I grew up with guys who were probably better fighters than me. They actually got in scraps for fun (winning is fun after all), but I'll be hornswagled if they could articulate anything very useful beyond "kick his punk ass."
I'd also like to be a little pedantic and suggest experience has never been a teacher, only a tester. You can look up at the stars and still not see the light. People are generally to preoccupied to bother with much learning...uh oh...my misanthropy is showing.evileyes
...or was that my hypocracy?:D
Oh well, at least I'm stoic so I don't have to care.:p

Ketsan
07-02-2008, 05:08 PM
Hi Alex,

I'm afraid that I see a disconnect between what your previous post said, and what you are saying now...There seems to be a logical break. You postulate that facing a kendoka with a bokken would be advantagous to the aikidoka, yet

A) you won't try it
B) when you tried it with the shinai, you weren't quite as sucsessfull as

might indicate. And that is against a shinai! A couple of interesting things is nice, but if your head is getting bashed with the shinai, say 2 out of 3 times, I'd say you are likely to find the same thing against the same person with a bokken.

And 2 out of 3 times getting your head bashed in with a bokken is not very good odds. Especially if the kendoka get's the first two...

Best,
Ron (just fantasizing about the odd, I've really no good clue)

As Dan said, it's a pointless debate, but it's fun so no problem. :D

In response to A.

An Aikidoka has the advantage, that doesn't make it a wise thing to try. Two guys going at each other full pelt with essentially two product improved baseball bats...............you get the idea. :D It just doesn't seem like the kind of experiment you get to repeat, never mind repeat enough to find out who's right.
I play paintball too, you wont find me going out looking for gun fights to see if playing paintball gives me an advantage in a shoot out.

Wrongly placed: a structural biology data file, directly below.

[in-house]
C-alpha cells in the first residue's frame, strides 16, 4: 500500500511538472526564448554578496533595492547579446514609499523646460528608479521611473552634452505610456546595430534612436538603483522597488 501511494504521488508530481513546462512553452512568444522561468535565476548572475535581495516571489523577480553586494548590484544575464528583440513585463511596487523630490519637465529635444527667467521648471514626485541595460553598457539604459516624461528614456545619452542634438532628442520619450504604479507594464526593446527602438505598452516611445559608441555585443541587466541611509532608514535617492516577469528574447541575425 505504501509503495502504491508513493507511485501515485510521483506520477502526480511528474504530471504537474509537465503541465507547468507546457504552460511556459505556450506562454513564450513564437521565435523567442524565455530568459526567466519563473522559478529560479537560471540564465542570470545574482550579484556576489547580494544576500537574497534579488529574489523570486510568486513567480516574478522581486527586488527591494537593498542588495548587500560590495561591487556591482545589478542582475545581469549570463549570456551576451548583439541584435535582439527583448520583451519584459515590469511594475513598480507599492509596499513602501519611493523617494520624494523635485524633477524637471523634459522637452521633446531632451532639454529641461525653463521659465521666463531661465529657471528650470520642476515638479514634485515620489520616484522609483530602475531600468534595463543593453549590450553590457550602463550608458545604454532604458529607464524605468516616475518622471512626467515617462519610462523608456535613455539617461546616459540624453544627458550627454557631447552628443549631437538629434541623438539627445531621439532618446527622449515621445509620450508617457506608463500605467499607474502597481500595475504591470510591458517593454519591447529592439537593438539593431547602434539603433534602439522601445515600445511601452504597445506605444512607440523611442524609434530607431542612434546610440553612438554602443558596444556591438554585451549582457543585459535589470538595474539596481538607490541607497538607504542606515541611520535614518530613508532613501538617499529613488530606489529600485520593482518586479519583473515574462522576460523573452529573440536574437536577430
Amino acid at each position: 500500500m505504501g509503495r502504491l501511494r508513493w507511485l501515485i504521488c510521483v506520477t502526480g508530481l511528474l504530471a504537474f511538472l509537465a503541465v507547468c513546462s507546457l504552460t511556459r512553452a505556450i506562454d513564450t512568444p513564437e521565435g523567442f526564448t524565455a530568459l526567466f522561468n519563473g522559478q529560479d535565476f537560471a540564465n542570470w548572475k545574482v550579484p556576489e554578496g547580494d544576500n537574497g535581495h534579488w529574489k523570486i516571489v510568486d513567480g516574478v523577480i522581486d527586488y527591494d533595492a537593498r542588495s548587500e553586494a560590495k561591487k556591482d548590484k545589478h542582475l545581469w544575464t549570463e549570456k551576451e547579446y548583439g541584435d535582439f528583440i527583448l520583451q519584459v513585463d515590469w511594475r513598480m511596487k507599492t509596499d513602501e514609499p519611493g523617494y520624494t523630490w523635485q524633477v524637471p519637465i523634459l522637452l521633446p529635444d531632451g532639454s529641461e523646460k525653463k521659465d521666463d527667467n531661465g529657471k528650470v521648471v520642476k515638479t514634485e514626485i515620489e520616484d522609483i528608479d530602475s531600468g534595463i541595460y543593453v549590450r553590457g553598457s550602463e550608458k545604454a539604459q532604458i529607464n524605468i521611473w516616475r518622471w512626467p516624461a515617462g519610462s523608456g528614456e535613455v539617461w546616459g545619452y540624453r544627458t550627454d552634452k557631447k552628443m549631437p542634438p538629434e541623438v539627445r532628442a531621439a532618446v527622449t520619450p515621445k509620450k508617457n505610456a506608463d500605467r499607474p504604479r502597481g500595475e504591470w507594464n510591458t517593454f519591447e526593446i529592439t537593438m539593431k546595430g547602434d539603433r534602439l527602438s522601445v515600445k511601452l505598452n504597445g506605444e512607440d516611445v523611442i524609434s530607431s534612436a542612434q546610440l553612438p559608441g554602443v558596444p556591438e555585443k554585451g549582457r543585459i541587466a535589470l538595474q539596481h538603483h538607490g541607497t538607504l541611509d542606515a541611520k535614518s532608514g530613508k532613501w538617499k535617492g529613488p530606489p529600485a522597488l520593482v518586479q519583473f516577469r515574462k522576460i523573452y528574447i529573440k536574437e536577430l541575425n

Not without decent smoke grenades anyway :D

B

Two points.

1. I'm way better now than I was five years ago when I originally tried this. I've had the benefit of five years of weapons work and tachi dori.
2. A Shinai isn't a bokken. I can make ten strikes in six seconds with a niten ichi ryu bokken which is about the weight of a shinai.
With a bokken built for contact like an Iwama ryu I can get about one strike a second.
I make the assumption that a kendoka will also be slowed down by using a heavier weapon.

So a slower Kendoka and a better Aikidoka. I reckon I'd have more of a chance against a Kendoka than an Aikidoka, maybe not much more but more. Against some Aikidoka that I've trained with I'd quickly suffer a serious case of death. :D
I have stuff a Kendoka doesn't have but a good Aikidoka has everything I have but more of it. Actually a lot of Aikidoka have way more than I have.

DH
07-02-2008, 05:38 PM
As Dan said, it's a pointless debate, but it's fun so no problem.

Against some Aikidoka that I've trained with I'd quickly suffer a serious case of death.
I have stuff a Kendoka doesn't have but a good Aikidoka has everything I have but more of it. Actually a lot of Aikidoka have way more than I have.